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Old 29th August 2006, 03:23 PM   #21
guapo
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Quote:
Originally Posted by Marina View Post
They are indeed thicker and darker than padrón ones and they are not hot despite having a depper taste to pepper than non-hot Padrones. They also take longer to cook because of their thicknes.
thanks for the explanation Marina, they did indeed take longer to cook and they were certainly not hot, but still very tasty
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Old 12th September 2006, 03:29 PM   #22
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A quick footnote: I was reading The Basque History of the World by Mark Kurlansky last night when I came across this on the Guernica pepper.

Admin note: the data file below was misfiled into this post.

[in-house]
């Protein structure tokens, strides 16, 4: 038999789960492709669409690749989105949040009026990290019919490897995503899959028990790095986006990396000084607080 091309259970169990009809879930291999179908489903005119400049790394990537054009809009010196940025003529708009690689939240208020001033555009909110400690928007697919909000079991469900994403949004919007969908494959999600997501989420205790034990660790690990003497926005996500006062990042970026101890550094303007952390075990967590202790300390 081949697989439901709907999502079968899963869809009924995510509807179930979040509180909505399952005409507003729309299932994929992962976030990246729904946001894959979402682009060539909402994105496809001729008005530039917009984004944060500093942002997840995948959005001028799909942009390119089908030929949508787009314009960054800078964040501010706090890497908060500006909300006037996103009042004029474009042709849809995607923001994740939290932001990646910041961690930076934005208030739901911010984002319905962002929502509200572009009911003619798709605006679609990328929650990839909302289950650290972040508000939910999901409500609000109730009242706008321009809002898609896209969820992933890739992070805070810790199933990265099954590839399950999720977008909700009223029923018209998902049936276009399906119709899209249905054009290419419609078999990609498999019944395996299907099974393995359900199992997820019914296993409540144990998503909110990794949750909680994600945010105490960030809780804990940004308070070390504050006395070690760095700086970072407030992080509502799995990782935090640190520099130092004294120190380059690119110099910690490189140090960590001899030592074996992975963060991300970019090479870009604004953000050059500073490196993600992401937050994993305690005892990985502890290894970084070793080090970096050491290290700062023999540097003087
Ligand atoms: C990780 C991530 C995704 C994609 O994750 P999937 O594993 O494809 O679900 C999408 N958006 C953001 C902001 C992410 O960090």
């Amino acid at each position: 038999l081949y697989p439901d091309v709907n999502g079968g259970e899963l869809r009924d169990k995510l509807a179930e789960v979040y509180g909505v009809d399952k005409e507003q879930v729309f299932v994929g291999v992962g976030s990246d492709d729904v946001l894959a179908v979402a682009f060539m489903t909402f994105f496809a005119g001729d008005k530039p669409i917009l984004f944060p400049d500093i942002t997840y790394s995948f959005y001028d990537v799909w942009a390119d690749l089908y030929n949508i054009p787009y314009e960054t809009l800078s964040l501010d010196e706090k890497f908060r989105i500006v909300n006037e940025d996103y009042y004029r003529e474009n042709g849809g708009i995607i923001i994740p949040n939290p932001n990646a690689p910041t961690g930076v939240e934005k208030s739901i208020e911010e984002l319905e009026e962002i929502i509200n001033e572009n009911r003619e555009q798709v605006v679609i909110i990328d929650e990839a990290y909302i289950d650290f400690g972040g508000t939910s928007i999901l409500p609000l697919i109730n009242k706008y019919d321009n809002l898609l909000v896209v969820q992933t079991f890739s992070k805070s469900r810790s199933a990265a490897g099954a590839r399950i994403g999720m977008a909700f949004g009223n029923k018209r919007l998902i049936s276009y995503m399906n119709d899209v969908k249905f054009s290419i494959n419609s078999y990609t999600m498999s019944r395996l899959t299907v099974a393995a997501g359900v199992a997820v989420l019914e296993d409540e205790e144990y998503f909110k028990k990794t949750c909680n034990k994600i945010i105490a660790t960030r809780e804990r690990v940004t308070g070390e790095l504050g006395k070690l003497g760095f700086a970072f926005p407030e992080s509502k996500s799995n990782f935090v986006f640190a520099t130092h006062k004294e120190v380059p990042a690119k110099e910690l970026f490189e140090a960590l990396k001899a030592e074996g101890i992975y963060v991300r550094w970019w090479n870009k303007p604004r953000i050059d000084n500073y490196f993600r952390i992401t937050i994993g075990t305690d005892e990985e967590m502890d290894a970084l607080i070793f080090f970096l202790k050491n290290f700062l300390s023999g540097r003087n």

It seems that it is actually a large red pepper called choricero - the name coming from its use in chorizo sausage. When it is picked young it is still green and known as the Guernica pepper. The same pepper is grown across the Rioja region where the stronger sunlight gives it more of a chilli-like heat.
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Old 12th September 2006, 03:47 PM   #23
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I didn't have a clue that both Gernika and Choriceros were the same pepper
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